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HIgh throughPut LasER processing of DIamond and Silicon

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High-throughput laser for precise, cost-effective material processing

If manufacturing is to keep up with product innovation, it needs to take advantage of micromachining advances. HIPERDIAS has developed a 1 kW femtosecond laser offering cost-effectiveness, quality and precision.

Industrial Technologies

Micromachining – precision engineering of micro components – holds out the promise for many industries of higher productivity at lower cost. Its adoption has been made easier by progress with ultrashort pulse (USP) laser and photonic technology. But challenges remain in cost-effectively combining high precision with yield/productivity, with high quality. The HIPERDIAS project was set up to demonstrate USP laser-based material processing at unprecedented (high-throughput) levels of productivity, precision and quality. EU support enabled the project to integrate all the necessary components into a stable, flexible and versatile machine base for a high-power femtosecond laser and to develop a 1 kW demonstrator system, tested and validated by end users. Using the technology, the project surpassed the desired ablation rate for silicon processing and achieved the majority of key performance indicators for the fine cutting of metals and diamond polishing.

A highly advanced processing system

The goal is to have a high productivity rate without losing precision, along with high quality without compromising speed. This requires a femtosecond laser with very high average power and well-adapted beam parameters. The laser needs to cater for pulse duration, pulse energy, intensity profile and polarisation, and provide a flexible beam delivery. The beam has to be applied to the workpiece in a well-defined, application-specific manner which permits it to be split by a diffractive element, or moved rapidly by a scanner or ultrafast modulators. The latter is necessary to avoid heat accumulation which degrades processing quality. To achieve this, the HIPERDIAS project combined a high-power, ultrafast, laser system Master Oscillator Power Amplifier (MOPA) with a well-adapted processing machine for diamond processing, 3D silicon structuring and fine cutting of metals. The system was tested for three target applications and found it was faster than the current state of the art: it both processed 3D silicon and polished synthetic diamonds 50-60 times more quickly and finely cut metal 20-25 times faster.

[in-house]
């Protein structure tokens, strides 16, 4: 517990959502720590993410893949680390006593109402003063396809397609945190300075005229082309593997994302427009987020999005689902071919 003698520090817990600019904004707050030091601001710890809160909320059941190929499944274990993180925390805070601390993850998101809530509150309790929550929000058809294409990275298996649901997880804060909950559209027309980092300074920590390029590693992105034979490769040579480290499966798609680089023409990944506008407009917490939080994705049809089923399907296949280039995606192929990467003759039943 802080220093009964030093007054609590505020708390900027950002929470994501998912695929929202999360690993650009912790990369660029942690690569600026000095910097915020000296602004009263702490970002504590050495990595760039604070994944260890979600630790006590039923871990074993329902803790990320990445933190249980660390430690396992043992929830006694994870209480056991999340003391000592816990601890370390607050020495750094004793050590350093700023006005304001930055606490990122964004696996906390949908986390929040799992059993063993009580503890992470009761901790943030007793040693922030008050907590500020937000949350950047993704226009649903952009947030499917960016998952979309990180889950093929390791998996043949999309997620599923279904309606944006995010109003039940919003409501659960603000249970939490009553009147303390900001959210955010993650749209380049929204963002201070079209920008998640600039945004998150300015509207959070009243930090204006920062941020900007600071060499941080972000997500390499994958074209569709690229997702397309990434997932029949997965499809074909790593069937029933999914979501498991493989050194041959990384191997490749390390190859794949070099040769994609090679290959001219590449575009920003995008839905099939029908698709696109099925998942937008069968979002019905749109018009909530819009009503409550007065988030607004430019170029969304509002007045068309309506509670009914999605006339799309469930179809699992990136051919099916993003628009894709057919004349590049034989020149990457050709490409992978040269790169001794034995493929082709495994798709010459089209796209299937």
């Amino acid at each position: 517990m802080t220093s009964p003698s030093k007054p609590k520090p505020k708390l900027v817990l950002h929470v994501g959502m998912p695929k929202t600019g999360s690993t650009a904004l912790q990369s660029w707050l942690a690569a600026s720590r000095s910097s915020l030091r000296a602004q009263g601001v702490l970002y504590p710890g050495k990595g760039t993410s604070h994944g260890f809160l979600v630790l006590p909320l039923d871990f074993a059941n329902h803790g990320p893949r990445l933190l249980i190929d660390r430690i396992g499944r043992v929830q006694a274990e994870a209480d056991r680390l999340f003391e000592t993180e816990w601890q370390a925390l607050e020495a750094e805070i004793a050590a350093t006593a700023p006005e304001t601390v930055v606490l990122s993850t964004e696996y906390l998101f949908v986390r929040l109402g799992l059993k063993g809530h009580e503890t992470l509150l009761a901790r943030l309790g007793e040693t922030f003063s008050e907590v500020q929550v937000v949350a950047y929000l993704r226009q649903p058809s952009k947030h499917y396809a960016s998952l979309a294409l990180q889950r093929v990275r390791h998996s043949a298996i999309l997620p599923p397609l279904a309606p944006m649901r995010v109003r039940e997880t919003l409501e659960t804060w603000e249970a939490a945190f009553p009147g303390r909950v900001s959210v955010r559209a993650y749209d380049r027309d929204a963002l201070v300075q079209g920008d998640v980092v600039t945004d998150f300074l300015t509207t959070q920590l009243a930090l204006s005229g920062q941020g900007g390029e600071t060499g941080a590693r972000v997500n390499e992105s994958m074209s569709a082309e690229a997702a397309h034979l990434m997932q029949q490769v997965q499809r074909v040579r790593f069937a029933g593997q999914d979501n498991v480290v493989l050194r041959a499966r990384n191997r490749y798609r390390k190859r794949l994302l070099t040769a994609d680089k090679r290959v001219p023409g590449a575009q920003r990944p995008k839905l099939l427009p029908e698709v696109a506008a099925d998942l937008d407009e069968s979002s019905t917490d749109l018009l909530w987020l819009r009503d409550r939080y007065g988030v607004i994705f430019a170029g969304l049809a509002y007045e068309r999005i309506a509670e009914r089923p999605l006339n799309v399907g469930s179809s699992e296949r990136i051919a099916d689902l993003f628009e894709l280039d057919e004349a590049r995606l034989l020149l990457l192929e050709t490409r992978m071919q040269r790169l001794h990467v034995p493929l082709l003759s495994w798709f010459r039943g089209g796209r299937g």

For multiple applications

The results of HIPERDIAS can be adopted by all the sectors where laser technology can enhance product quality, while affording cost benefits and new production solutions. “The HIPERDIAS system will have a two-fold impact: creating leadership in this exciting field and so strengthening Europe’s companies, while also reducing the cost of many everyday items, such as mobile phone screens, for consumers,” says Marwan Abdou-Ahmed, project coordinator. The technology can be applied to a range of applications including microelectromechanical system devices, pico-projectors and medical devices. It will also be useful to various industries for micromachining of transparent materials, drilling of nuzzles and large-area surface structuring for super water-repellent applications. From watchmaking to aeronautics and automotive manufacturing, the HIPERDIAS project has developed a system that could make manufacturing more efficient. There are also many scientific applications, such as spectroscopy and proton therapy, that could benefit from scaling the technology to higher energy and peak power. The team envisage having a 1 kW class femtosecond industrial laser system available within 3 to 5 years. “HIPERDIAS has paved the way to make this technology possible, but to be faster and able to withstand the higher powers required, the system needs further development. For example, we need to fine-tune various components such as fibre beam delivery and scanners,” concludes Abdou-Ahmed.


HIPERDIAS, micromachining, femtosecond, laser, photonic, silicon, diamond, metals, pulse, optics

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